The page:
Last month, the United States District Court for the District of Rhode Island granted a local journalist’s request that the federal government be required to hand over requested trial exhibits of a high-profile criminal trial. Philip Eil, a journalist based in Providence, Rhode Island, had been chasing these exhibits since the conclusion of the criminal trial in 2011. (Mr. Eil has not yet received the records—the court provided the government sixty (60) days to release the exhibits.) After multiple avenues were closed to him, including filing a Freedom of Information Act (“FOIA”) request, he filed a lawsuit in federal court in Rhode Island seeking these exhibits. (Nixon Peabody, LLP attorneys Neal J. McNamara and Jessica Schachter Jewell, along with the American Civil Liberties Union of Rhode Island, represented Mr. Eil in this matter.)
For Mr. Eil, his request for the records has always been simple: he should be able to see what the jury saw and therefore what the government used to prosecute and convict a physician to four consecutive sentences in prison. Despite his seemingly simple request, the United States Drug Enforcement Agency (“DEA”) withheld a large majority of the exhibits (and also provided largely redacted and essentially meaningless records), citing privacy concerns in response to Mr. Eil’s FOIA request. Because the victims were patients of the physician who was tried, a vast majority of the trial exhibits were their medical records, which clearly contained private information that otherwise would never have been public records. But they were made public when the government chose those documents to support its high-profile prosecution.
This tension—the right to public trials on the one hand and an individual’s right to privacy on the other, especially with respect to something normally so private as their medical information—was front and center at the summary judgment hearing before Judge John J. McConnell, Jr. earlier this summer. Despite the legitimate concerns on both sides, Judge McConnell asked the government how it could refuse to release the trial exhibits after the government had introduced them as part of a public trial (and failed to take any measures to protect the information in that venue).Ultimately, Judge McConnell noted the “societal benefits” of public scrutiny of judicial proceedings and commented on the “tenacious journalists” who have exposed potential flaws in criminal cases over the years, citing to the popular National Public Radio podcast Serial and Netflix’s Making a Murderer. Weighing the private and public interests, Judge McConnell held that “[b]ecause the information petitioned for disclosure is the very information used to convict [the physician], the public interest in this information cannot be served in any way other than by releasing the court exhibits. Indeed, these particular documents are an integral part of a serious investigation and prosecution by the DEA[.]” The decision noted that certain, limited information could be redacted and that the government should renumber the exhibits, so as to limit intrusion into these individuals’ privacy (e.g., so as to avoid matching up the records to the exhibit list and/or transcript, which named these individuals by name).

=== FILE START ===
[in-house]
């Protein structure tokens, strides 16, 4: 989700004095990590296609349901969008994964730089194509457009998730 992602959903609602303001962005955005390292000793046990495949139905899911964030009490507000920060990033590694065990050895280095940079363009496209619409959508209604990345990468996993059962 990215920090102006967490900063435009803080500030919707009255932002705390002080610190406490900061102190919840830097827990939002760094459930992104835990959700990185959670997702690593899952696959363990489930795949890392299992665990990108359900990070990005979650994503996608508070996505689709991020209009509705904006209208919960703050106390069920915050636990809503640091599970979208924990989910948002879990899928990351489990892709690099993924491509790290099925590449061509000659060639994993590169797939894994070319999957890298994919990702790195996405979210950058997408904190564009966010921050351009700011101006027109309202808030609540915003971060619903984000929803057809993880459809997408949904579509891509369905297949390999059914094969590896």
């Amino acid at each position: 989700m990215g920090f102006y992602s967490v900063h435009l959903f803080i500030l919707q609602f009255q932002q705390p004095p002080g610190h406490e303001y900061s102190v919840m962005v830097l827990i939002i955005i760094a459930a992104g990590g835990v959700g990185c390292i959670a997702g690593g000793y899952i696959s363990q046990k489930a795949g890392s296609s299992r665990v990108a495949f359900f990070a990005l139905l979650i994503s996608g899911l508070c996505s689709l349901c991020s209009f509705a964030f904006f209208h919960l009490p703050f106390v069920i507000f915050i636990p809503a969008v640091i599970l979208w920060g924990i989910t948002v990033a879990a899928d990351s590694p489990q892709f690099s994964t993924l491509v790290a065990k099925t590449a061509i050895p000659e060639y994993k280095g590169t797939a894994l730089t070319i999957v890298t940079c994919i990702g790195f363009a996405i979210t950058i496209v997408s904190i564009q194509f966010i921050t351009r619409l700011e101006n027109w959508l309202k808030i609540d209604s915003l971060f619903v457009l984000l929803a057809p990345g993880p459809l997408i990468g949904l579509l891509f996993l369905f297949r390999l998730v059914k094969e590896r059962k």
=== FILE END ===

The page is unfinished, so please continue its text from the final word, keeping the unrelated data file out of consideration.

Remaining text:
The government still has time to appeal. But, for now, this ruling has squarely come down on the side of the right to public information.